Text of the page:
Beijing has virtually walled itself off to outsiders with drastic measures to protect China's seat of power against the threat of a second wave of coronavirus infections from other regions. After largely getting the outbreak under control, China has banned foreigners from entering the country as authorities fret over an increase in cases imported from abroad - though most have been Chinese citizens.
After largely getting the outbreak under control, China has banned foreigners from entering the country as authorities fret over an increase in cases imported from abroad - though most have been Chinese citizens.
But Beijing has gone a step further, imposing a strict 14-day quarantine on people arriving from other parts of China, regardless of whether they test negative for COVID-19 - a measure not required in other cities.
The ruling Communist Party postponed its once-a-year congress, known as the two sessions, in March and experts said it likely wants to make sure the thousands of delegates who participate are not at risk before a new date is set.
Strengthening management of people returning to Beijing has become the most critical priority, otherwise it is impossible to create the right conditions for the two sessions to start, said Ma Liang, a professor at Renmin University's School of Public Administration and Policy.
The measures are ultimately meant to shield the Communist Party elite from the virus, said Alfred Wu, associate professor at the National University of Singapore's Lee Kwan Yew School of Public Policy.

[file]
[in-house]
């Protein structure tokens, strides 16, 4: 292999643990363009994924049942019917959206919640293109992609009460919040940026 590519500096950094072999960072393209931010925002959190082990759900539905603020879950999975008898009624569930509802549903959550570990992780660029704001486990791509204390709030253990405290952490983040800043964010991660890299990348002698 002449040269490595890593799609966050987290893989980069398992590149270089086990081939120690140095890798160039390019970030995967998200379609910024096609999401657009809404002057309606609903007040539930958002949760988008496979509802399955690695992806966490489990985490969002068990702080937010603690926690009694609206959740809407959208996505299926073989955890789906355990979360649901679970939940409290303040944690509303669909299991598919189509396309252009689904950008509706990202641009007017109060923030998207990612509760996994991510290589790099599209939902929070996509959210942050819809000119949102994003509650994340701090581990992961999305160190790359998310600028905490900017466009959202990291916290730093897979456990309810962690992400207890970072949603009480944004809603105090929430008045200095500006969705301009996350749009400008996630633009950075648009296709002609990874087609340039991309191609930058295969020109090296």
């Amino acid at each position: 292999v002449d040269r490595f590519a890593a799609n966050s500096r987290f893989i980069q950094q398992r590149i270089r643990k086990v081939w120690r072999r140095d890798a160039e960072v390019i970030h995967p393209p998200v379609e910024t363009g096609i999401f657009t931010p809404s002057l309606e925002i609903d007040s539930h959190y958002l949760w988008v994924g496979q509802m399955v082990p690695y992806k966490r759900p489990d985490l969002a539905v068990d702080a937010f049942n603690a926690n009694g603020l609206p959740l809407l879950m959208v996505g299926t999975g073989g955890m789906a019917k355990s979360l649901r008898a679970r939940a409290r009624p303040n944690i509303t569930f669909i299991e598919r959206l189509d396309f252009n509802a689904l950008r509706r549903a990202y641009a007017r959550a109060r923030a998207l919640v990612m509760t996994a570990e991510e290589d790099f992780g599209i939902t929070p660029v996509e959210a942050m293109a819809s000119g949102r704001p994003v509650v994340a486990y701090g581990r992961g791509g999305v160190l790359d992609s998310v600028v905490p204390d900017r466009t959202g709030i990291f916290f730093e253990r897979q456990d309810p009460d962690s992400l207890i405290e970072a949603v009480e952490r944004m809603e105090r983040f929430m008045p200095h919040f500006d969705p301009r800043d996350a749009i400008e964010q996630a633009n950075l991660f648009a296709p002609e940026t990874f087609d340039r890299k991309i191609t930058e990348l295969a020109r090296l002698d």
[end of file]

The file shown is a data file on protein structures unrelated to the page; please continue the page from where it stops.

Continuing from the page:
In this moment, the central government and core leadership are highly protected, so ordinary people will have to pay the price, he said.
Beijing has imposed a mandatory 14-day quarantine on all returning students, who must test negative to attend school. All hotel guests must test negative within seven days prior to their stay.
The measures have already deterred some from going back. The toughest conditions are reserved for people travelling to Beijing from Wuhan, the central city where the virus first emerged late last year.
Those leaving the city, whose months-long lockdown was lifted on Apr 8, must test negative within seven days before their return date, undergo a 14-day quarantine once they arrive, and test negative again in order to be released.
Other cities only require those from Wuhan and Hubei province to produce a green health code on a special app and a negative nucleic acid test result.
They must first request to return to Beijing through an app when they receive their negative diagnosis.
If approved, they have to submit another request to purchase train tickets to the capital, which are limited to 1,000 seats per day on two services.
There are an estimated 11,000 Beijing residents stranded in Wuhan, officials said last week, but the city has lately seen a surge in asymptomatic cases which are notoriously difficult to detect.